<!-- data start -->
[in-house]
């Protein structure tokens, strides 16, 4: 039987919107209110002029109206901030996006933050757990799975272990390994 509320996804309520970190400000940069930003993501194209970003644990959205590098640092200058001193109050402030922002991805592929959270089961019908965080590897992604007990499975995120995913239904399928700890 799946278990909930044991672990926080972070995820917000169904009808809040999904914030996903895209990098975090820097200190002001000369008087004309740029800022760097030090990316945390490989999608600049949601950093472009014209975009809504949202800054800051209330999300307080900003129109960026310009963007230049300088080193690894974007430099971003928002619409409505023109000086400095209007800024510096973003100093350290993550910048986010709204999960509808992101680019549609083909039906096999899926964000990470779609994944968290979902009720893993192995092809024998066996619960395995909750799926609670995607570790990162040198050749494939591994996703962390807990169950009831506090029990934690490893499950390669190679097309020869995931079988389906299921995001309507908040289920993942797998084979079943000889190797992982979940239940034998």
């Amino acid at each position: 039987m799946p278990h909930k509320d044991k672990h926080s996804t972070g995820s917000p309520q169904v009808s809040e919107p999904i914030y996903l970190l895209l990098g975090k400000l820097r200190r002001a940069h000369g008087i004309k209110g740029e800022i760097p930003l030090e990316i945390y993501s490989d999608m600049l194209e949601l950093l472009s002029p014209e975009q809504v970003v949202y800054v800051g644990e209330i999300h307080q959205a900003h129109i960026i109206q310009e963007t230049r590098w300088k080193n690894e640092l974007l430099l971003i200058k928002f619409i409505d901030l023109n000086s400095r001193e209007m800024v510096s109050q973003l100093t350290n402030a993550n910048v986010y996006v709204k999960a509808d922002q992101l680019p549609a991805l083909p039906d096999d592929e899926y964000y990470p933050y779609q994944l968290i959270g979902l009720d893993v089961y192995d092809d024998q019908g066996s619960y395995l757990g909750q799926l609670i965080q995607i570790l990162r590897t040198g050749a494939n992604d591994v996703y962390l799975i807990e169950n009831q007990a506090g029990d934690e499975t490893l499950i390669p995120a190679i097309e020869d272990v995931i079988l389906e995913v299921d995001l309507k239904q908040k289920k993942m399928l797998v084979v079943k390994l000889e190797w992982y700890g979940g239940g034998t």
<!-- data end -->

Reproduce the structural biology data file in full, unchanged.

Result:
[in-house]
């Protein structure tokens, strides 16, 4: 039987919107209110002029109206901030996006933050757990799975272990390994 509320996804309520970190400000940069930003993501194209970003644990959205590098640092200058001193109050402030922002991805592929959270089961019908965080590897992604007990499975995120995913239904399928700890 799946278990909930044991672990926080972070995820917000169904009808809040999904914030996903895209990098975090820097200190002001000369008087004309740029800022760097030090990316945390490989999608600049949601950093472009014209975009809504949202800054800051209330999300307080900003129109960026310009963007230049300088080193690894974007430099971003928002619409409505023109000086400095209007800024510096973003100093350290993550910048986010709204999960509808992101680019549609083909039906096999899926964000990470779609994944968290979902009720893993192995092809024998066996619960395995909750799926609670995607570790990162040198050749494939591994996703962390807990169950009831506090029990934690490893499950390669190679097309020869995931079988389906299921995001309507908040289920993942797998084979079943000889190797992982979940239940034998």
């Amino acid at each position: 039987m799946p278990h909930k509320d044991k672990h926080s996804t972070g995820s917000p309520q169904v009808s809040e919107p999904i914030y996903l970190l895209l990098g975090k400000l820097r200190r002001a940069h000369g008087i004309k209110g740029e800022i760097p930003l030090e990316i945390y993501s490989d999608m600049l194209e949601l950093l472009s002029p014209e975009q809504v970003v949202y800054v800051g644990e209330i999300h307080q959205a900003h129109i960026i109206q310009e963007t230049r590098w300088k080193n690894e640092l974007l430099l971003i200058k928002f619409i409505d901030l023109n000086s400095r001193e209007m800024v510096s109050q973003l100093t350290n402030a993550n910048v986010y996006v709204k999960a509808d922002q992101l680019p549609a991805l083909p039906d096999d592929e899926y964000y990470p933050y779609q994944l968290i959270g979902l009720d893993v089961y192995d092809d024998q019908g066996s619960y395995l757990g909750q799926l609670i965080q995607i570790l990162r590897t040198g050749a494939n992604d591994v996703y962390l799975i807990e169950n009831q007990a506090g029990d934690e499975t490893l499950i390669p995120a190679i097309e020869d272990v995931i079988l389906e995913v299921d995001l309507k239904q908040k289920k993942m399928l797998v084979v079943k390994l000889e190797w992982y700890g979940g239940g034998t």